The logic as described above may be part of the design for an integrated circuit chip. The chip design is created in a graphical computer programming language, and stored in a computer storage medium (such as a disk, tape, physical hard drive, or virtual hard drive such as in a storage access network). If the designer does not fabricate chips or the photolithographic masks used to fabricate chips, the designer transmits the resulting design by physical means (e.g., by providing a copy of the storage medium storing the design) or electronically (e.g., through the Internet) to such entities, directly or indirectly. The stored design is then converted into the appropriate format (e.g., GDSII) for the fabrication of photolithographic masks, which typically include multiple copies of the chip design in question that are to be formed on a wafer. The photolithographic masks are utilized to define areas of the wafer (and/or the layers thereon) to be etched or otherwise processed.

The resulting integrated circuit chips can be distributed by the fabricator in raw wafer form (that is, as a single wafer that has multiple unpackaged chips), as a bare die, or in a packaged form. In the latter case, the chip is mounted in a single chip package (such as a plastic carrier, with leads that are affixed to a motherboard or other higher level carrier) or in a multichip package (such as a ceramic carrier that has either or both surface interconnections or buried interconnections). In any case, the chip is then integrated with other chips, discrete circuit elements, and/or other signal processing devices as part of either (a) an intermediate product, such as a motherboard, or (b) an end product. The end product can be any product that includes integrated circuit chips, ranging from toys and other low-end applications to advanced computer products having a display, a keyboard or other input device, and a central processor.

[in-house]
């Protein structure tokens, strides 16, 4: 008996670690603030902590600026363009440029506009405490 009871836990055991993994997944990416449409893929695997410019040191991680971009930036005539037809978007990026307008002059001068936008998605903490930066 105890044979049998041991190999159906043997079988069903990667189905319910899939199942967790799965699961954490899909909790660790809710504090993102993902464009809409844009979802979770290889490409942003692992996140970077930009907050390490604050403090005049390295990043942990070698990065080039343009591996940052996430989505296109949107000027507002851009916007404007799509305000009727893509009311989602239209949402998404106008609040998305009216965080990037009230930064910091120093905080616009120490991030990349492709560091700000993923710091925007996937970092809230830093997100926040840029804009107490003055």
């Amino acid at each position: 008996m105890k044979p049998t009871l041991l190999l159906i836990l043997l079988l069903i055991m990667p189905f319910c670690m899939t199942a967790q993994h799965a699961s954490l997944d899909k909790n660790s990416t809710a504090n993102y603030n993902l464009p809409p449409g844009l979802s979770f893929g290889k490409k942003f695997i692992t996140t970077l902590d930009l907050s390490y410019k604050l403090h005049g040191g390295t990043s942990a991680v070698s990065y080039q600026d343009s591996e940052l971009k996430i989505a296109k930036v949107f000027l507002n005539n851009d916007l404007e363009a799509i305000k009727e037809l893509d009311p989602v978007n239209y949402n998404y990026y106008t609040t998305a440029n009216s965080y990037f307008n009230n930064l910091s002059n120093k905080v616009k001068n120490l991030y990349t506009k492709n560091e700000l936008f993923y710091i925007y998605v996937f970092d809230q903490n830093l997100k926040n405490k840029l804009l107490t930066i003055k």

It will be apparent to those skilled in the art having the benefit of this disclosure that the present disclosure contemplates methods and arrangements for hybrid memory storage. It is understood that the form of the embodiments shown and described in the detailed description and the drawings are to be taken merely as examples. It is intended that the following claims be interpreted broadly to embrace all variations of the example embodiments disclosed.

Although the present disclosure and some of its advantages have been described in detail for some embodiments, it should be understood that various changes, substitutions, and alterations can be made herein without departing from the spirit and scope of the disclosure as defined by the appended claims. Although specific embodiments of the invention may achieve multiple objectives, not every embodiment falling within the scope of the attached claims will achieve every objective. Moreover, the scope of the present application is not intended to be limited to the particular embodiments of the process, machine, manufacture, composition of matter, means, methods, and steps described in the specification. As one of ordinary skill in the art will readily appreciate from the disclosure of the present invention, processes, machines, manufacture, compositions of matter, means, methods, or steps presently existing or later to be developed that perform substantially the same function or achieve substantially the same result as the corresponding embodiments described herein may be utilized according to the present invention. Accordingly, the appended claims are intended to include within their scope such processes, machines, manufacture, compositions of matter, means, methods, or steps.

Citas de patentes
Patente citada Fecha de presentación Fecha de publicación Solicitante Título
US561532830 Ago 199525 Mar 1997International Business Machines CorporationFor a computer system